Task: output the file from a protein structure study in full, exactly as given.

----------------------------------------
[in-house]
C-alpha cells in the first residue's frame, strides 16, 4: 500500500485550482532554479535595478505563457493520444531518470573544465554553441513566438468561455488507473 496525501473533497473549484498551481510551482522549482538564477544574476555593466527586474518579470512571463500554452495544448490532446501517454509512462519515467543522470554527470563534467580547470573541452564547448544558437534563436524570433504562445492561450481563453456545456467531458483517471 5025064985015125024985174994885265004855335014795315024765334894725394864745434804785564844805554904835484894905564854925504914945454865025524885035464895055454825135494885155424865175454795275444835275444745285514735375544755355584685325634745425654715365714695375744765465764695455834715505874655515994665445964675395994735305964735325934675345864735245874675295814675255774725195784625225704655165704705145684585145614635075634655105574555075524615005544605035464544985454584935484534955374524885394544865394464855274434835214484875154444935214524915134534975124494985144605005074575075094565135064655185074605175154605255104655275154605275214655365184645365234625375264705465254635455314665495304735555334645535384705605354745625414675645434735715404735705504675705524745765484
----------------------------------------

[in-house]
C-alpha cells in the first residue's frame, strides 16, 4: 500500500485550482532554479535595478505563457493520444531518470573544465554553441513566438468561455488507473 496525501473533497473549484498551481510551482522549482538564477544574476555593466527586474518579470512571463500554452495544448490532446501517454509512462519515467543522470554527470563534467580547470573541452564547448544558437534563436524570433504562445492561450481563453456545456467531458483517471 5025064985015125024985174994885265004855335014795315024765334894725394864745434804785564844805554904835484894905564854925504914945454865025524885035464895055454825135494885155424865175454795275444835275444745285514735375544755355584685325634745425654715365714695375744765465764695455834715505874655515994665445964675395994735305964735325934675345864735245874675295814675255774725195784625225704655165704705145684585145614635075634655105574555075524615005544605035464544985454584935484534955374524885394544865394464855274434835214484875154444935214524915134534975124494985144605005074575075094565135064655185074605175154605255104655275154605275214655365184645365234625375264705465254635455314665495304735555334645535384705605354745625414675645434735715404735705504675705524745765484